Plaintiffs-appellants rely on the ruling in Kline v. 1500 Massachusetts Avenue Apartment Corporation, 141 U.S.App.D.C. 370, 439 F.2d 477 (1970) wherein on the factual circumstances peculiar to that case, the court imposed a duty to protect tenants from the criminal acts of third persons. In Kline, security provided in the common areas had declined drastically from the time Kline moved into the building to the time she was attacked in the common hallway. Additionally, the landlord in Kline had been put on notice of numerous such attacks occurring since the decline in security; and many tenants, including Kline, had voiced their concerns to the landlord therein. On these particular facts, the court found a breach of duty. However, no such special circumstances exist in the instant case that would warrant our concluding that Shigeta breached a duty owed plaintiffs-appellants. To do so would unjustly place upon the *662 property owner a legal duty which is impossible of performance. Moreover, if no duty was owed King, it is axiomatic that even less was owed Kelley.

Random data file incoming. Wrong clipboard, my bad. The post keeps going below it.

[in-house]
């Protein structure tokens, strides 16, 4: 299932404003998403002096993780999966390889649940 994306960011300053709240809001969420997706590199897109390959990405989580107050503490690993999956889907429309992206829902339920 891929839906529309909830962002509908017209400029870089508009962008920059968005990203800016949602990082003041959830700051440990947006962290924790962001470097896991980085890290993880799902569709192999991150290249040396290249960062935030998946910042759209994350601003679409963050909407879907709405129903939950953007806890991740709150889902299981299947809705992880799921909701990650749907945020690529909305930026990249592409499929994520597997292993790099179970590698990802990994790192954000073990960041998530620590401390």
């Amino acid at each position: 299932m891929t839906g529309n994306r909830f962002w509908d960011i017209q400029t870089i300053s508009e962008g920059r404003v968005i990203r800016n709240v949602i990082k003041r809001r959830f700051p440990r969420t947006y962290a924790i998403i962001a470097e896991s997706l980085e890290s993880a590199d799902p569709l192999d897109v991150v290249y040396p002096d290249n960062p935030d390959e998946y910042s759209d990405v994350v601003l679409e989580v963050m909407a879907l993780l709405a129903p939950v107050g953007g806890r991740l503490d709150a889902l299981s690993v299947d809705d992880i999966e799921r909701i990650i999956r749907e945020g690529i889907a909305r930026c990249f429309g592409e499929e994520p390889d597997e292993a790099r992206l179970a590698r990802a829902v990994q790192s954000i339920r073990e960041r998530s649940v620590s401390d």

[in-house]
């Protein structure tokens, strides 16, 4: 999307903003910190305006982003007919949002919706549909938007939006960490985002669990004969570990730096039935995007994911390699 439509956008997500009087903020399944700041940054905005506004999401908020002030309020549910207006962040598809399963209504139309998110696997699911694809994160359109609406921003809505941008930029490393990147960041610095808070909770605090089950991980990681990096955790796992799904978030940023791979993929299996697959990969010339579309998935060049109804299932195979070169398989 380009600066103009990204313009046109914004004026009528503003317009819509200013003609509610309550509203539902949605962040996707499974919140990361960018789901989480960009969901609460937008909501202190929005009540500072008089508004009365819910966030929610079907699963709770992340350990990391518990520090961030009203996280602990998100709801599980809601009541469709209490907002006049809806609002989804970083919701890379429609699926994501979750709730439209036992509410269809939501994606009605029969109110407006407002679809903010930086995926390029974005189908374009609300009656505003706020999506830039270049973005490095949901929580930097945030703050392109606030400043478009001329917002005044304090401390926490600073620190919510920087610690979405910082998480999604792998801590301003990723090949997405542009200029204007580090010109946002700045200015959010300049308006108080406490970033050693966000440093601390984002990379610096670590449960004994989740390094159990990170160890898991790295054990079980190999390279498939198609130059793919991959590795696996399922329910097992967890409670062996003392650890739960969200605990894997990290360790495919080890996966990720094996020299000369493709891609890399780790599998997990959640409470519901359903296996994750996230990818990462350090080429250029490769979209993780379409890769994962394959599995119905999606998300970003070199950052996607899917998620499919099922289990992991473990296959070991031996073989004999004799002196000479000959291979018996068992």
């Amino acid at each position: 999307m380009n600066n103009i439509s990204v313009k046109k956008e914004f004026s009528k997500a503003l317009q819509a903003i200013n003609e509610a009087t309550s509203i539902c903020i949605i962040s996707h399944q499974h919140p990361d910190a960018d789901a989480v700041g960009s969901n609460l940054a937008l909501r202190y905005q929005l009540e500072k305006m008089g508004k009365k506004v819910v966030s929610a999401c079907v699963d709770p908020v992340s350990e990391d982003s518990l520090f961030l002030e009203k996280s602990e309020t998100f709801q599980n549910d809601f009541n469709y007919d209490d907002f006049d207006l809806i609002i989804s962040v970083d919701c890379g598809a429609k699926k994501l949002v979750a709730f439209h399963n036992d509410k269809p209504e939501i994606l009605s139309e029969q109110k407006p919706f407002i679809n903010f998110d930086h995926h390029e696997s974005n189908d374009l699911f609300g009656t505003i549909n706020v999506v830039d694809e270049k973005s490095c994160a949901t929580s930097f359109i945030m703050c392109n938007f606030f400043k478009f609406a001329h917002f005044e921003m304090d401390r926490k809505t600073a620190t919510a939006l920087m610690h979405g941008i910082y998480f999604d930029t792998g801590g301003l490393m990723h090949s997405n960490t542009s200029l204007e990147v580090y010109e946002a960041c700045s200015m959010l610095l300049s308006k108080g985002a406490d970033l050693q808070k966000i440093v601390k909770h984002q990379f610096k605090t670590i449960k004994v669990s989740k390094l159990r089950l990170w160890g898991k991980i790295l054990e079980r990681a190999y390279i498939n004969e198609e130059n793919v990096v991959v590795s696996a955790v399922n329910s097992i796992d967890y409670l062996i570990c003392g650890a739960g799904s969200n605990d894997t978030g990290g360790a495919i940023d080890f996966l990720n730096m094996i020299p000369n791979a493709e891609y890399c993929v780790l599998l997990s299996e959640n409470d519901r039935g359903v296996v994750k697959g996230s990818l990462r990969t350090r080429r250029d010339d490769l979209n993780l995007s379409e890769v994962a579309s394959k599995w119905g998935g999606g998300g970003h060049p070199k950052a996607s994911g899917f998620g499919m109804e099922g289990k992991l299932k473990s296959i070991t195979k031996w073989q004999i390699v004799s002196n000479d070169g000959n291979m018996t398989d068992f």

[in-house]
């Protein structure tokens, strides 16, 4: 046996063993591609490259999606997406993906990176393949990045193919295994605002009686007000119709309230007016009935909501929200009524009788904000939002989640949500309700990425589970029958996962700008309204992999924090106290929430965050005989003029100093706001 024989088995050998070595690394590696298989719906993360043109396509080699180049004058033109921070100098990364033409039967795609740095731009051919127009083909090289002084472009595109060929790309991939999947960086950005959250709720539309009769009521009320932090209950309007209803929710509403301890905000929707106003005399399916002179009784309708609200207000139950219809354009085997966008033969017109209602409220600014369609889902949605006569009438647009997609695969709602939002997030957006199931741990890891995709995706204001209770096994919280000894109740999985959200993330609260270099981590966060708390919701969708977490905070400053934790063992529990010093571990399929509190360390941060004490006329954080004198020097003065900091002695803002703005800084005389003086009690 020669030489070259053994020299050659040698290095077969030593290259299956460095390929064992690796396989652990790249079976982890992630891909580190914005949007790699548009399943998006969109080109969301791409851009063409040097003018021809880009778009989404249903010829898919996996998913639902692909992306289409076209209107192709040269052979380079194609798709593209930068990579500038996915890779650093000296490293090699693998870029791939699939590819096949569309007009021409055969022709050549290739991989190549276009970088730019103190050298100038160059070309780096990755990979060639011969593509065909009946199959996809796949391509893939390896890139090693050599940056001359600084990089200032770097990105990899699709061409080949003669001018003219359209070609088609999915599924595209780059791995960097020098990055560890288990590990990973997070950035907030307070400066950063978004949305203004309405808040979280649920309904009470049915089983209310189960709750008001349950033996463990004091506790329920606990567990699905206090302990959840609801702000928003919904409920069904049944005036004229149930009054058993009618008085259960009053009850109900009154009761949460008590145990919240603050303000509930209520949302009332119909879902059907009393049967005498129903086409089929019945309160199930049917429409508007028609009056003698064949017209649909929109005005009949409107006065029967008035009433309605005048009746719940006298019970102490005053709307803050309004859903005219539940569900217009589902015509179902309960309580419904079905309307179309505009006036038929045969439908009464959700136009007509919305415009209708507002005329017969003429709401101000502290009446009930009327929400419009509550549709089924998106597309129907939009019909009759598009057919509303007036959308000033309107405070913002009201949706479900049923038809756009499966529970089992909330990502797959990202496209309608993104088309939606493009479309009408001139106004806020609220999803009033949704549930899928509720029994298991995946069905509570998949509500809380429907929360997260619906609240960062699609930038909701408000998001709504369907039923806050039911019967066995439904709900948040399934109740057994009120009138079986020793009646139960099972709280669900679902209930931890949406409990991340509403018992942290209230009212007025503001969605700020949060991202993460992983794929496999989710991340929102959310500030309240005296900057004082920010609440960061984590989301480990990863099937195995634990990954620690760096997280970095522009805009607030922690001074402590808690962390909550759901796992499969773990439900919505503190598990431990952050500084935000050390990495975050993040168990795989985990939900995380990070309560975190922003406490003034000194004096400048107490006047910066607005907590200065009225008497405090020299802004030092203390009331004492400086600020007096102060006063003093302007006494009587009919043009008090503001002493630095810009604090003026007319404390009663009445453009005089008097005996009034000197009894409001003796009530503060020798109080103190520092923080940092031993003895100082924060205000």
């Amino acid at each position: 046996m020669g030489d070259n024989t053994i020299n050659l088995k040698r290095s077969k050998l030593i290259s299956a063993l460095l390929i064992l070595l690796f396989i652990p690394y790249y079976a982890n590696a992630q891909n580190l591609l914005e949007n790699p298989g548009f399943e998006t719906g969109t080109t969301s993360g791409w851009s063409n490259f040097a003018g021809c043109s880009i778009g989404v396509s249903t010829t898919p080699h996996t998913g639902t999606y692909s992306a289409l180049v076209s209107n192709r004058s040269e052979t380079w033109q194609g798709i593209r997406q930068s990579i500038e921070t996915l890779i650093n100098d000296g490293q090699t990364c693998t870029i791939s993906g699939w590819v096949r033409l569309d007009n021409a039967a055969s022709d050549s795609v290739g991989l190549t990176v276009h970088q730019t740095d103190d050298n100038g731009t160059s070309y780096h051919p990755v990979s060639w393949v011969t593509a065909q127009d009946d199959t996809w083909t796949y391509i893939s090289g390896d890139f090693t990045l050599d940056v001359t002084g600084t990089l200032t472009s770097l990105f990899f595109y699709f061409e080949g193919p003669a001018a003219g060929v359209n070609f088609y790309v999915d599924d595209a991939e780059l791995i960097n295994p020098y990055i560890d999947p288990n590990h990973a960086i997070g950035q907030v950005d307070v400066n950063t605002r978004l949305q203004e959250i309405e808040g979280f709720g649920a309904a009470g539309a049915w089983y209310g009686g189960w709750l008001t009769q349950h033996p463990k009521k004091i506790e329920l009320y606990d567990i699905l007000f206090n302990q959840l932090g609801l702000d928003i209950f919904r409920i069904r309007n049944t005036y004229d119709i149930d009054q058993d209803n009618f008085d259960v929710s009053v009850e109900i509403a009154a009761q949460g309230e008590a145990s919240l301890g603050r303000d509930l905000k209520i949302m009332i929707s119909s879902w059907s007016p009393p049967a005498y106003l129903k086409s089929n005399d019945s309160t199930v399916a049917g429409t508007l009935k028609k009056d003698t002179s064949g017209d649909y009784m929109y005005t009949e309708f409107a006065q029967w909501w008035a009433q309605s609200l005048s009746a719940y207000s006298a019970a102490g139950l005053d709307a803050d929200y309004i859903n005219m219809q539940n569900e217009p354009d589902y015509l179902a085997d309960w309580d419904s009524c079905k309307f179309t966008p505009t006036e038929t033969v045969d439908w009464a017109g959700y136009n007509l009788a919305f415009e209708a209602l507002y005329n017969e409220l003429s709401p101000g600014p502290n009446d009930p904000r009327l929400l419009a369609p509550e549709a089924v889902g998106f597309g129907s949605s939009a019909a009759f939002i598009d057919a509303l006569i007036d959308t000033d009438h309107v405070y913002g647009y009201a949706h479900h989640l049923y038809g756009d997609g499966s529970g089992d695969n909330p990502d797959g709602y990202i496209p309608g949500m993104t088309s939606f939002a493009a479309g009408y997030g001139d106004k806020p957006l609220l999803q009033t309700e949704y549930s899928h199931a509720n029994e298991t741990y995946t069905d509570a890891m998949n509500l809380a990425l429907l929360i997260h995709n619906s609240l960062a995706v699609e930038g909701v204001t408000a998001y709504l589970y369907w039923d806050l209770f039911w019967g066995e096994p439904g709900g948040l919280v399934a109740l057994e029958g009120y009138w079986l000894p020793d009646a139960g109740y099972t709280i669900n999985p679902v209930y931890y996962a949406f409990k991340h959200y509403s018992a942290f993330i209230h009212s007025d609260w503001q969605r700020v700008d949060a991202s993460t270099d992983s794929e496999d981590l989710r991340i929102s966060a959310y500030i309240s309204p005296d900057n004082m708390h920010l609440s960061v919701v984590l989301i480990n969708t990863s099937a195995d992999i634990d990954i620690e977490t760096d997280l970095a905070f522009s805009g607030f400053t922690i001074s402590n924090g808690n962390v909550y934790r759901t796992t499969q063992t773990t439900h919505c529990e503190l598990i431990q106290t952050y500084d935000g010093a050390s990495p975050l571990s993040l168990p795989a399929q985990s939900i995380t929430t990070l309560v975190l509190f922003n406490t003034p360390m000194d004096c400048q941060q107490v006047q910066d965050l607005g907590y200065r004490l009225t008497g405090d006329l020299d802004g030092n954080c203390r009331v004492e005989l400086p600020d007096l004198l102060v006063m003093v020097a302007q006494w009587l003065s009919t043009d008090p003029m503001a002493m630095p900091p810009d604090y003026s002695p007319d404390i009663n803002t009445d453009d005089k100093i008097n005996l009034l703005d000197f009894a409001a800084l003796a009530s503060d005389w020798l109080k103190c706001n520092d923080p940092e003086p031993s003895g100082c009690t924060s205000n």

With respect to Association, it is even further removed from the chain and suffice to say it had no "special relationship" to plaintiffs-appellants that would support a finding that it could be held liable for plaintiffs-appellants' injuries.

Finding no material fact in dispute, and viewing the evidence in the light most favorable to plaintiffs-appellants, Ilikai, Shigeta, and Association were entitled to judgments as a matter of law. Ai v. Frank Huff Agency, Ltd., 61 Haw. 607, 607 P.2d 1304 (1980).

Finally, as to plaintiffs-appellants' claim at oral argument that the trial court erred in preventing them from pursuing further discovery in support of their view that the Ilikai was an inherently dangerous place that attracted persons bent on criminal intent, we decline to address this issue for plaintiffs-appellants have failed to properly preserve it as a specification of error on appeal. Supreme Court Rule 3(b)(5); Hana Ranch v. Kaholo, et al., 2 Haw. App. ___, 632 P.2d 293 (1981).

Affirmed.

NOTES

[1] King had been living in Room 821 for approximately a year when the incident occurred.